# Prove that $|A| = \lim_{t\rightarrow \infty}| A \cap (-t,t)|$ for all $A \subset \mathbb{R}$

Problem taken from the books sheldon Axler Measure , integration Real analysis

Prove that $$|A| = \lim_{t\rightarrow \infty}| A \cap (-t,t)|$$ for all $$A \subset \mathbb{R}$$

My attempt : $$\lim_{t\rightarrow \infty}| A \cap (-t,t)|=|A \cap (-\infty,\infty)|=\min| A|$$

Im newly learning measure theory

• How did you get that equality in your attempt? Seems like you assumed what you want to prove. Commented Jul 27, 2020 at 16:15
• @DonThousand i directly write the infinity in place of $t$ Commented Jul 27, 2020 at 16:17
• can't do that without justification. Commented Jul 27, 2020 at 16:17

Take a sequence $$t_n\nearrow \infty$$ (i.e., $$t_n>t_{n-1}$$) and let $$A_n:=A\cap(-t_n,t_n)$$. By monotonicity, $$\lim_{n\to\infty}|A_n|\le |A|$$ ($$\because A_n\subseteq A$$ for each $$n\ge 1$$ and $$|A_n|$$ is nondecreasing). Thus, it remains to show that $$\lim_{n\to\infty}|A_n|\ge |A|.\tag{1}\label{1}$$ Let $$B_n:=A_n\setminus A_{n-1}$$, where $$A_0\equiv \emptyset$$. Using Problem 2A.8 in Axler's book, we have \begin{align} |A_n|&=\left|\bigcup_{i=1}^{n} B_{i}\right|=\left|\bigcup_{i=1}^{n} B_{i}\cap(-t_{n-1},t_{n-1})\right|+\left|\bigcup_{i=1}^{n} B_{i}\cap (\mathbb{R}\setminus(-t_{n-1},t_{n-1}))\right| \\ &=\left|\bigcup_{i=1}^{n-1} B_{i}\right|+\left|B_n\right|=\cdots= \sum_{i=1}^n |B_i|. \end{align}

Consequently, $$\sum_{n\ge 1}|B_i|=\lim_{n\to\infty}|A_n|$$. If the sum on the RHS is infinite, the inequality $$\eqref{1}$$ is trivially satisfied. Otherwise, since $$|\cdot|$$ is subadditive, for each $$m\ge 1$$, $$|A|\le |A_m|+\sum_{n> m}|B_i|,$$ and the second term on the RHS converges to $$0$$ as $$m\to\infty$$.

• How are you using continuity of measure without $A$ being measurable? Commented Jul 27, 2020 at 16:45
• @Sorfosh You're right. I incorrectly assumed that $A$ is measurable. I'll update my answer.
– user140541
Commented Jul 27, 2020 at 17:45
• If $$A$$ is measurable then monotone convergence gives the desire result, just as in d.k.o.'s proof.

• If $$A$$ is not measurable and $$|A|^*=\infty$$, then $$\lim_{t\rightarrow\infty}|A\cap(-t,t)|^*\geq\lim_{t\rightarrow\infty}|(-t,t)|=\infty$$ where $$|\cdot|^*$$ is the outer measure induced by $$|\cdot|$$ and the collection of countable unions of intervals of the form $$(a,b]$$, $$-\infty (Caratheodory's construction)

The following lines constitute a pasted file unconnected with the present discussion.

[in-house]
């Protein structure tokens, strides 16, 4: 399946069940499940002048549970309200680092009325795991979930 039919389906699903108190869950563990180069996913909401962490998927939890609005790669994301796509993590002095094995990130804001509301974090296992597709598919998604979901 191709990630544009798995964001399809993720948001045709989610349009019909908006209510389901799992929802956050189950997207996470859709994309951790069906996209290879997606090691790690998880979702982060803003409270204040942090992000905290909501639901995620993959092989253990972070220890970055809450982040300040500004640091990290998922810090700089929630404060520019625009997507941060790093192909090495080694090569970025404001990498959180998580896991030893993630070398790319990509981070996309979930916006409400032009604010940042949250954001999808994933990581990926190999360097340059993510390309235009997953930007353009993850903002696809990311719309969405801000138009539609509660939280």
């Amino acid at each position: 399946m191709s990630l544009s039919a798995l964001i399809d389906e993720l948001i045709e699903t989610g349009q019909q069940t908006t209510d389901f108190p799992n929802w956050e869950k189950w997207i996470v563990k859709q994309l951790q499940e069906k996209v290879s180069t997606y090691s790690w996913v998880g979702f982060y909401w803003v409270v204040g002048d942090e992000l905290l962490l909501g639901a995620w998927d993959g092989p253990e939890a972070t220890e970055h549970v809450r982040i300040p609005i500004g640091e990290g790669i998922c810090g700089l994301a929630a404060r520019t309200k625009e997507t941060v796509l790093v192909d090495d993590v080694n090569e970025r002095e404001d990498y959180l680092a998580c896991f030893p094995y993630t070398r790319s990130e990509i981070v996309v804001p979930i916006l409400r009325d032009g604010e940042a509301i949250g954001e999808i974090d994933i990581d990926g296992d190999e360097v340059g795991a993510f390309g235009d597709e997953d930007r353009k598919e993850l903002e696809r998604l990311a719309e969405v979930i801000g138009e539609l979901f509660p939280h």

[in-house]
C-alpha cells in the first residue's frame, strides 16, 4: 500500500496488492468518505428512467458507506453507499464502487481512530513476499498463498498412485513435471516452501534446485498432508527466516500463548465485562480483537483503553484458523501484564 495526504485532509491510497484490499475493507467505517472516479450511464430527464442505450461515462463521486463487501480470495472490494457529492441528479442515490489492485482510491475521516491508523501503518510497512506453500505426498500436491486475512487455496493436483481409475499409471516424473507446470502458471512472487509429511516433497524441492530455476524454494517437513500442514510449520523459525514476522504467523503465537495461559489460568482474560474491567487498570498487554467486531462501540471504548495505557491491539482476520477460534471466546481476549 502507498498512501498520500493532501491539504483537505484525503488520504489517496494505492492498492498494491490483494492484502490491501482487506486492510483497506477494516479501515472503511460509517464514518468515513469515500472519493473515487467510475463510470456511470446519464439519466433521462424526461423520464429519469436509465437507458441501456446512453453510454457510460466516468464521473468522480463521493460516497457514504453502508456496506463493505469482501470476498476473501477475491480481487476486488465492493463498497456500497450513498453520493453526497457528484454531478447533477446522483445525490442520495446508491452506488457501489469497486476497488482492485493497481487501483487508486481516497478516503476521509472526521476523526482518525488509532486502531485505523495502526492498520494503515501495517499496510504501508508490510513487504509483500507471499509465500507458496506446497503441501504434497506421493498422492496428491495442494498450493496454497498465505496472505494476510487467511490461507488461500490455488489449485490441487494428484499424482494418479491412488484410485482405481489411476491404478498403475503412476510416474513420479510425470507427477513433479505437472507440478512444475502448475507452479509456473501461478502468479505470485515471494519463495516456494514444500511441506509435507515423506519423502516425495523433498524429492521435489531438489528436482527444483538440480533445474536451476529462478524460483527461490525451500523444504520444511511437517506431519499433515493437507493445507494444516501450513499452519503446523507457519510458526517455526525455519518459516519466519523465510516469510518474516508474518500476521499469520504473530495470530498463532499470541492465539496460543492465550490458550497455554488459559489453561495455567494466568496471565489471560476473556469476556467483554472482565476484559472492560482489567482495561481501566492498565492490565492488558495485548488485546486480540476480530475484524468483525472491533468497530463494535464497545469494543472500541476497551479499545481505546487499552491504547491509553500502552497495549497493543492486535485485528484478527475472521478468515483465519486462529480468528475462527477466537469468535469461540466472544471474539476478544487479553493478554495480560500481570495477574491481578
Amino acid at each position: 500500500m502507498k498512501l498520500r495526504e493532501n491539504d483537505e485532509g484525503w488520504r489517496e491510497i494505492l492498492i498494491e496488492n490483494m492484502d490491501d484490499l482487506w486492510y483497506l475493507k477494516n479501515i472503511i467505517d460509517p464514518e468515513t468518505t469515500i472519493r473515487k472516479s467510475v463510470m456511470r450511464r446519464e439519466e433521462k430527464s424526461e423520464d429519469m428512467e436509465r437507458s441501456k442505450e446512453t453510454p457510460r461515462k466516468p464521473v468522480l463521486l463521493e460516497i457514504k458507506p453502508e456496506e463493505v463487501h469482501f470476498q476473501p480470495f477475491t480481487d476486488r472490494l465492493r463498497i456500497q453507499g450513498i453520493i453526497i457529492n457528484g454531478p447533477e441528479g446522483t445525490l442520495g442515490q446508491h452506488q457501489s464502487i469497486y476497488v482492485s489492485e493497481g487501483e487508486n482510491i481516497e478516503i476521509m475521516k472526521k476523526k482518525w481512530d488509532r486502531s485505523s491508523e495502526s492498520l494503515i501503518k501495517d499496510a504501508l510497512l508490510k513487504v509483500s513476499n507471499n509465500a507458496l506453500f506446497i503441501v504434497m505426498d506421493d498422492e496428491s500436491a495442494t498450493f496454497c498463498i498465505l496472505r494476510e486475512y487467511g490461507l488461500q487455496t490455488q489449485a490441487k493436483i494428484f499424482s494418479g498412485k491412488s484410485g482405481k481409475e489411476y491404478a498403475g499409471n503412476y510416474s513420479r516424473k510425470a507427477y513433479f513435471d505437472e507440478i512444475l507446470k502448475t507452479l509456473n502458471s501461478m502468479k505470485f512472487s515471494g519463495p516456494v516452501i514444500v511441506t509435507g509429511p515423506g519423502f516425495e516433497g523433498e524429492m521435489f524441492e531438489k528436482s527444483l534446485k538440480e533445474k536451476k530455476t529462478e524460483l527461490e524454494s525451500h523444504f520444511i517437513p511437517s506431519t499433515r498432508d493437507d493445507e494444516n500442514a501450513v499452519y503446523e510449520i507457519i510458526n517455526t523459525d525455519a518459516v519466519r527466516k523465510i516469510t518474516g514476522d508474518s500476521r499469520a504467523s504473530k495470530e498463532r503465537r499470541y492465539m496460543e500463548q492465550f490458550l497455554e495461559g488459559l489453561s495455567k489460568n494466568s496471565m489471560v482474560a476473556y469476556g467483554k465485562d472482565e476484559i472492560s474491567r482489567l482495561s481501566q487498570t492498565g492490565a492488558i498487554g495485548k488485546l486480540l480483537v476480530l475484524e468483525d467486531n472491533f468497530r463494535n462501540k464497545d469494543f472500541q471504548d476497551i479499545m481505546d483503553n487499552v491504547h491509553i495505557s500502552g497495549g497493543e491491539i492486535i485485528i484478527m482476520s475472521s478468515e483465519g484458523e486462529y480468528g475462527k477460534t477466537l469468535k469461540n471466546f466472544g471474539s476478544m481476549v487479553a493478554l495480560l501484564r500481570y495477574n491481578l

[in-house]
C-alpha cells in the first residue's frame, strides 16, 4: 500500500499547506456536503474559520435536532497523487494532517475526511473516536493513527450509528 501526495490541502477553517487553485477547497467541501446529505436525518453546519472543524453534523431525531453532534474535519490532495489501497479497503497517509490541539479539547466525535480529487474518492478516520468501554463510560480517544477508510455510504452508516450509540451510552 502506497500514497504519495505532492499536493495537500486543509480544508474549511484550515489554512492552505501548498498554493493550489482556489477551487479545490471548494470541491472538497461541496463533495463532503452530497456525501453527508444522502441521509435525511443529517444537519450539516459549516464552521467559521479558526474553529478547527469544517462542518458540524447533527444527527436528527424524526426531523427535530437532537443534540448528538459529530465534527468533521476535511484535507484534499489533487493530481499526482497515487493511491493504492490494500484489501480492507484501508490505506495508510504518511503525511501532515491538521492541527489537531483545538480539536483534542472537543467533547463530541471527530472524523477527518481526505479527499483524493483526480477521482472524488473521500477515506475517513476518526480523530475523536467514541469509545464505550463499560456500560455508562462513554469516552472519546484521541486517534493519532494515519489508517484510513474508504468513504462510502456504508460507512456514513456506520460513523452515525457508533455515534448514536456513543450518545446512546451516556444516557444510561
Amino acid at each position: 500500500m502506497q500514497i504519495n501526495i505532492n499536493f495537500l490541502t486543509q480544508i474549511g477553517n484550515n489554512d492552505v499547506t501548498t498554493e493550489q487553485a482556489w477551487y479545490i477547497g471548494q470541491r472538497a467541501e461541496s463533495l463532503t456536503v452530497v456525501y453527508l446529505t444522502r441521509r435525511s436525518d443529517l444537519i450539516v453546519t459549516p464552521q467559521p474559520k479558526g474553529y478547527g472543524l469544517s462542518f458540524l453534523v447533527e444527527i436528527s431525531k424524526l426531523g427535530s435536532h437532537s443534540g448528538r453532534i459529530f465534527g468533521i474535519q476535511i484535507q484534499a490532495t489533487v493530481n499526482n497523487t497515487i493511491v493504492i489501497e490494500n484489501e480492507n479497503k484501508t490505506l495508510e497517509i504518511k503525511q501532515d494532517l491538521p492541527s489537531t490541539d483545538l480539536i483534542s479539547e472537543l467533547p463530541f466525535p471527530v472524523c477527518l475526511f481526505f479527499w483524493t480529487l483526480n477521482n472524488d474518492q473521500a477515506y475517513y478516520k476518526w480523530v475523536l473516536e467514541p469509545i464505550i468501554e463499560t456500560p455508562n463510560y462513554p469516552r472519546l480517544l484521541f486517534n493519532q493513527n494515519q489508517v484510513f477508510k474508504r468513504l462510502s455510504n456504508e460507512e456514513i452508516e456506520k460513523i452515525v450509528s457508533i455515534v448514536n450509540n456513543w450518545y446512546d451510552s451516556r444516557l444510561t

• If $$|A|^*<\infty$$, then there is a measurable set $$B$$ such that $$A\subset B$$ and $$|B\cap E|=|A\cap E|^*$$ for every measurable set $$E$$. (This is Caratheodory's construction of measurability). Then $$\lim_{t\rightarrow\infty}|A\cap(-t,t)|^*=\lim_{t\rightarrow\infty}|B\cap(-t,t)|=|B|=|A|^*$$

Comment:

The limit $$\lim_{t\rightarrow\infty}$$ can be understood as taking a limit over any increasing sequence $$t_n\nearrow\infty$$ as $$n\rightarrow\infty$$. That is to make use of monotone convergence (or $$\sigma$$-continuity) of the measure $$|\cdot|$$.

I very slightly changed your proof and I wrote a proof for me.

Let $$f(t):=|A\cap (-t,t)|$$ for any $$t\in (0,\infty)$$.
Then, $$f(t)\leq |(-t,t)|=2t$$.
So, $$f(t)\in\mathbb{R}$$ for any $$t\in (0,\infty)$$.
If $$s, then $$f(s)\leq f(t)$$.
If $$\{f(t):t\in (0,\infty)\}$$ is not bounded above, then $$\lim_{t\to\infty} f(t)=\infty$$.
If $$\{f(t):t\in (0,\infty)\}$$ is bounded above, then $$\lim_{t\to\infty} f(t)=\sup\{f(t):t\in (0,\infty)\}\leq |A|$$.

Let $$A_0:=\emptyset$$.
Let $$A_n:=A\cap (-n,n)$$ for any $$n\in\{1,2,\dots\}$$.
Let $$B_n:=A_n\setminus A_{n-1}$$ for any $$n\in\{1,2,\dots\}$$.
Then, $$A_n=\bigcup_{k=1}^{n} B_k$$.
By Exercise 8 in Exercises 2A in the book, $$|A_n|=|A_n\cap (-(n-1),n-1)|+|A_n\cap (\mathbb{R}\setminus (-(n-1),n-1))|\\=|A_{n-1}|+|B_n|\\=|A_1|+|B_2|+\dots+|B_n|\\=|B_1|+|B_2|+\dots+|B_n|.$$

If $$\lim_{n\to\infty} f(n) = \lim_{n\to\infty} |A_n|=\infty$$, then $$|A|=\infty$$ since $$|A_n|\leq |A|$$.
In this case, $$\{f(t):t\in (0,\infty)\}$$ is not bounded above.
So, $$\lim_{t\to\infty} f(t)=\infty=|A|$$.

Suppose $$\lim_{n\to\infty} f(n) = \lim_{n\to\infty} |A_n|\in\mathbb{R}$$.
Obviously, $$A=\bigcup_{k=1}^\infty B_k$$.
By countable subadditivity of outer measure, $$|A|\leq\sum_{k=1}^\infty |B_k|=\lim_{n\to\infty} |A_n|.$$
Therefore $$\lim_{n\to\infty} f(n) = \lim_{n\to\infty} |A_n|=|A|$$.

Let $$\epsilon$$ be an arbitrary positive real number.
There exists $$N\in\{1,2,\dots,\}$$ such that $$|A|-\epsilon.
If $$N, then $$|A|-\epsilon.
Therefore $$\lim_{x\to\infty} f(x)=|A|$$.

Hint:

Prove that the limit is equal to $$\lim_{n\to \infty}|A\cap(-n,n)|$$. Now use the fact that $$\big(A\cap (-n,n)\big)$$ is an increasing sequence.